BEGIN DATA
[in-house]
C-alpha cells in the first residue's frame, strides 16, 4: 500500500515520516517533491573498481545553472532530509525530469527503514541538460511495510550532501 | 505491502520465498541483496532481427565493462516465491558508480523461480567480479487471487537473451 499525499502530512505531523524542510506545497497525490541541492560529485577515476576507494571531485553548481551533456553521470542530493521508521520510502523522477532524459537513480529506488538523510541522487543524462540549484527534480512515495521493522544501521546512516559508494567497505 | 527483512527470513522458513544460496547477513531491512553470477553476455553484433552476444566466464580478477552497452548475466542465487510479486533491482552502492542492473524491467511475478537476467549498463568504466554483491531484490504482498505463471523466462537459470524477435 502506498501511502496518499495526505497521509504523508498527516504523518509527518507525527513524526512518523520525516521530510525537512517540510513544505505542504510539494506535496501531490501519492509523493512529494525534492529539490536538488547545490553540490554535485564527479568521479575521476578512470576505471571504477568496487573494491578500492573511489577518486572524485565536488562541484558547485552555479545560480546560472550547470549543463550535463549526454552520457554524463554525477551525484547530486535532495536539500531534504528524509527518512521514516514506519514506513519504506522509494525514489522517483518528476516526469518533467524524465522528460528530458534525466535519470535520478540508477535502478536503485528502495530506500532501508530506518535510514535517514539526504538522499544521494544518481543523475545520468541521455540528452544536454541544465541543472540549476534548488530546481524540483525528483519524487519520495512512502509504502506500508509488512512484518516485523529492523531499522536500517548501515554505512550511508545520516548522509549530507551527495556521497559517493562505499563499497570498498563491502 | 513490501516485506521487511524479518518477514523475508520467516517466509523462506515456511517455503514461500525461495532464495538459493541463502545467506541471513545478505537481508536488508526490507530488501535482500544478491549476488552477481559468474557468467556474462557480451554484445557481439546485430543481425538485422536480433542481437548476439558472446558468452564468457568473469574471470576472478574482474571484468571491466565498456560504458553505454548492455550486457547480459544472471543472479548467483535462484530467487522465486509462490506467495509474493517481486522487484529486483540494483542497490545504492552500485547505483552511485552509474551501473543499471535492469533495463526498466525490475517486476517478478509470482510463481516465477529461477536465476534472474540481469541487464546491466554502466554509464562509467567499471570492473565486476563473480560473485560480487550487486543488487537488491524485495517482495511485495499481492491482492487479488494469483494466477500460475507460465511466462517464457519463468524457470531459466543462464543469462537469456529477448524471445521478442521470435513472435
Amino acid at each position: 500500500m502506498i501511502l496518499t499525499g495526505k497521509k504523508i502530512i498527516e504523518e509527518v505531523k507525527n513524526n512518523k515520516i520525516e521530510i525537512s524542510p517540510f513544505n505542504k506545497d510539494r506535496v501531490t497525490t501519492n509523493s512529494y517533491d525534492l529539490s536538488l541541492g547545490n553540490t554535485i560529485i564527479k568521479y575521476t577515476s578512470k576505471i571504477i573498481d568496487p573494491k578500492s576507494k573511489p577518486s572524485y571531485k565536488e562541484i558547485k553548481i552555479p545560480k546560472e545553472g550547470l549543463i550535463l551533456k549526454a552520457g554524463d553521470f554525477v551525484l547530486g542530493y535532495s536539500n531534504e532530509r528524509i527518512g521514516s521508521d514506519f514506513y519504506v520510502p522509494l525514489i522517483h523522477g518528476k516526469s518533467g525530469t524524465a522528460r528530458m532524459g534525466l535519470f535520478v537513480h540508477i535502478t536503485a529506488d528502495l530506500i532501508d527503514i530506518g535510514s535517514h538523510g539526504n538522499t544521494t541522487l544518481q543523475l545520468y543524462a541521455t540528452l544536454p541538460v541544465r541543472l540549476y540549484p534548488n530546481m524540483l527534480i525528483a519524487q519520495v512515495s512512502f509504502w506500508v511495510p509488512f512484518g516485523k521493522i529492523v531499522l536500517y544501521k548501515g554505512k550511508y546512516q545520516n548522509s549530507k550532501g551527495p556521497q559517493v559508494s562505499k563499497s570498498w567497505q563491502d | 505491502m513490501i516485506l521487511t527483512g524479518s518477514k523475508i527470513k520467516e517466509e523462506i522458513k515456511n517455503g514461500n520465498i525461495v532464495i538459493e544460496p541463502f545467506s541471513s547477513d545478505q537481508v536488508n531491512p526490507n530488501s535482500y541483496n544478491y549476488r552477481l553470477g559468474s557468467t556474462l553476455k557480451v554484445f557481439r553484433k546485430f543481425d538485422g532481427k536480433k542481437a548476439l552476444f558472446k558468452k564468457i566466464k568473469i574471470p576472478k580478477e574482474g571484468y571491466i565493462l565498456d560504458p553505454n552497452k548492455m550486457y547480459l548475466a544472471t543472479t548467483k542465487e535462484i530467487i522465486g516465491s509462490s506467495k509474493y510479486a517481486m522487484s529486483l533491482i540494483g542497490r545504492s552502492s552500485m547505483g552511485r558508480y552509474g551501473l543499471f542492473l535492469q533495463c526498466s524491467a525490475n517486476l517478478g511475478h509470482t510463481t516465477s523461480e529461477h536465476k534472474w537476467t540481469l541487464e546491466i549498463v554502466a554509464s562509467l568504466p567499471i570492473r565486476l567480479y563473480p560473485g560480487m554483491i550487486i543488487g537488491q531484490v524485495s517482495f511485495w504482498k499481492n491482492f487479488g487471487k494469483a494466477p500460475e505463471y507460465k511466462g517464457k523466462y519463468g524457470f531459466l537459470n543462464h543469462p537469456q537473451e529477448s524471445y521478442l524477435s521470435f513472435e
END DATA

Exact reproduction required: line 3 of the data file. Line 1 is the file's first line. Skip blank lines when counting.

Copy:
Amino acid at each position: 500500500m502506498i501511502l496518499t499525499g495526505k497521509k504523508i502530512i498527516e504523518e509527518v505531523k507525527n513524526n512518523k515520516i520525516e521530510i525537512s524542510p517540510f513544505n505542504k506545497d510539494r506535496v501531490t497525490t501519492n509523493s512529494y517533491d525534492l529539490s536538488l541541492g547545490n553540490t554535485i560529485i564527479k568521479y575521476t577515476s578512470k576505471i571504477i573498481d568496487p573494491k578500492s576507494k573511489p577518486s572524485y571531485k565536488e562541484i558547485k553548481i552555479p545560480k546560472e545553472g550547470l549543463i550535463l551533456k549526454a552520457g554524463d553521470f554525477v551525484l547530486g542530493y535532495s536539500n531534504e532530509r528524509i527518512g521514516s521508521d514506519f514506513y519504506v520510502p522509494l525514489i522517483h523522477g518528476k516526469s518533467g525530469t524524465a522528460r528530458m532524459g534525466l535519470f535520478v537513480h540508477i535502478t536503485a529506488d528502495l530506500i532501508d527503514i530506518g535510514s535517514h538523510g539526504n538522499t544521494t541522487l544518481q543523475l545520468y543524462a541521455t540528452l544536454p541538460v541544465r541543472l540549476y540549484p534548488n530546481m524540483l527534480i525528483a519524487q519520495v512515495s512512502f509504502w506500508v511495510p509488512f512484518g516485523k521493522i529492523v531499522l536500517y544501521k548501515g554505512k550511508y546512516q545520516n548522509s549530507k550532501g551527495p556521497q559517493v559508494s562505499k563499497s570498498w567497505q563491502d | 505491502m513490501i516485506l521487511t527483512g524479518s518477514k523475508i527470513k520467516e517466509e523462506i522458513k515456511n517455503g514461500n520465498i525461495v532464495i538459493e544460496p541463502f545467506s541471513s547477513d545478505q537481508v536488508n531491512p526490507n530488501s535482500y541483496n544478491y549476488r552477481l553470477g559468474s557468467t556474462l553476455k557480451v554484445f557481439r553484433k546485430f543481425d538485422g532481427k536480433k542481437a548476439l552476444f558472446k558468452k564468457i566466464k568473469i574471470p576472478k580478477e574482474g571484468y571491466i565493462l565498456d560504458p553505454n552497452k548492455m550486457y547480459l548475466a544472471t543472479t548467483k542465487e535462484i530467487i522465486g516465491s509462490s506467495k509474493y510479486a517481486m522487484s529486483l533491482i540494483g542497490r545504492s552502492s552500485m547505483g552511485r558508480y552509474g551501473l543499471f542492473l535492469q533495463c526498466s524491467a525490475n517486476l517478478g511475478h509470482t510463481t516465477s523461480e529461477h536465476k534472474w537476467t540481469l541487464e546491466i549498463v554502466a554509464s562509467l568504466p567499471i570492473r565486476l567480479y563473480p560473485g560480487m554483491i550487486i543488487g537488491q531484490v524485495s517482495f511485495w504482498k499481492n491482492f487479488g487471487k494469483a494466477p500460475e505463471y507460465k511466462g517464457k523466462y519463468g524457470f531459466l537459470n543462464h543469462p537469456q537473451e529477448s524471445y521478442l524477435s521470435f513472435e